Members Only | February 24, 2020 | Reading Time: 3 minutes
Sanders Can’t Win? No One Knows
His critics say they know. They don't.
I would rather not defend Bernie Sanders. So I’m not going to. Not yet.
Yes, the Vermont senator’s victory in Nevada was clear. He has the most delegates going into Saturday’s primary in South Carolina. But I refuse to talk about him as if he has a lock on the nomination. He needs nearly 2,000 delegates to win. He now has 34.
I do not know what I cannot know until the time in which knowing is possible. We are not there yet. Therefore, I’m not going to talk about Sanders as the frontrunner until the moment in which it’s possible to discern a frontrunner. I’m not going to talk about “momentum” until it’s possible to discern momentum. I’m not going to talk about “moderate” voters balking at “socialist” policies. There are no moderates and his policies aren’t socialist. Anyway, the time hasn’t arrived. No one knows anything.
Most people saying Sanders can’t win came of age during the last ideological consensus.
Yes, there are pundits aplenty who are paid top dollar to state authoritatively that America will never elect a “socialist” president. Sure, they have some reasons to be skeptical. But being skeptical about a thing and knowing a thing are two separate things until the moment in which knowing a thing has arrived. And it hasn’t.
Many of the same people declared that America would never elect a lying, thieving, philandering sadist who now beclowns himself and the country daily. This isn’t to say they’re wrong about Sanders—I do not know because I cannot. This is to say they were wrong about Trump—I can know that. Isn’t it strange to trust them a second time?
If Sanders does win the nomination but loses the general election, these same pundits will declare authoritatively that they were right. They told ya so. But that is more coincidence than causality. They could not have known Sanders would lose (in this hypothetical) until he lost. (They can’t have known until the moment in which knowing is possible.) Presidential elections are the product of a multiverse of social factors. Claiming they were right about the outcome is rationalizing after the fact.
Here’s something normal people should keep in mind.
American politics tends to turn in 40- or 50-year cycles. That’s when the political parties organize themselves around a loose ideological consensus. From the 1930s to the 1970s, that consensus was liberal. The federal government was an increasingly active presence in the lives of ordinary Americans. It was a period of “positive liberty” during which the Democrats were the majority party. The Republican Party didn’t like it (conservative Republicans called liberal Democrats socialists), but it accepted it.
From the 1970s to the present day, the consensus was conservative. The federal government played an increasingly inactive, or hostile, role in the lives of ordinary Americans. It was a time of “negative liberty,” as the political scientists say. This era favored the Republican Party. The Democrats accepted it in order to play ball.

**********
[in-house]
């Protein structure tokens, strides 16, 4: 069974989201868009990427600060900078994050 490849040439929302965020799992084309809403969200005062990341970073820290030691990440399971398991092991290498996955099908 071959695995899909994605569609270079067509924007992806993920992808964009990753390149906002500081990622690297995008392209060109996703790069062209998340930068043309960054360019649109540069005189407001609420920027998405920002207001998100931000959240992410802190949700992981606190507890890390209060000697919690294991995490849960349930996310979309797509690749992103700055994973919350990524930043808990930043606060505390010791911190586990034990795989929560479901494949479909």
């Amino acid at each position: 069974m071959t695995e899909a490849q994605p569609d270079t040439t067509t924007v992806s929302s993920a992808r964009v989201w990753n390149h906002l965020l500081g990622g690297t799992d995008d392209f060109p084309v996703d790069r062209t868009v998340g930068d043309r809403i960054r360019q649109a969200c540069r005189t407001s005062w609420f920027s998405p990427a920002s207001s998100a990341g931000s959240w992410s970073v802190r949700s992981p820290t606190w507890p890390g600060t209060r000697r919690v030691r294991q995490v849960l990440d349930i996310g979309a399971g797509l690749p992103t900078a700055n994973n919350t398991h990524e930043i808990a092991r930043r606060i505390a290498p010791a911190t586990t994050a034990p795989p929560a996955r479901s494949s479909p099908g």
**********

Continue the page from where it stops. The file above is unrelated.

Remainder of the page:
The presidencies of Barack Obama and Donald Trump will probably be seen years from now as a period in which the last ideological consensus shattered and a new one emerged. I don’t know what it will be. (No one can know until the moment in which it’s possible to know has arrived.) I can say it won’t be “conservative.” It might be fascist. It might democratic socialist. It might be a return of majoritarian liberalism.
Most people saying Sanders can’t win came of age during the last ideological consensus. That’s when totalitarianism loomed large in the background and when American capitalism was the savior of the world after the Soviet collapse. People over the age of, say, 55—the oldest Gen Xers on up—still feel the sting of being called a socialist. People under 55, however, feel little or no sting at all. Indeed, for many of the youngest voters, opposition to “socialism” is opposition to public policies they want.
Sanders’ critics point to his Medicare for all plan as reason he can’t win. They say he can’t explain how he’ll pay for it. That may deter some from voting for him, but a vast number of others don’t care about the math. What they care about is Sanders fighting for them. Is that lying? Maybe. Is that buying votes? I suppose. His critics are free to claim such things. But they are not free to say they know he can’t win. They can’t.
All this is premature. Sanders has 34 delegates. Four Democrats have 46 between them. South Carolina will tell us how much black support Bernie Sanders has, and that will tell us more about his chances on March 3 (Super Tuesday). We do not know what we cannot know until the moment has arrived in which it’s possible to know.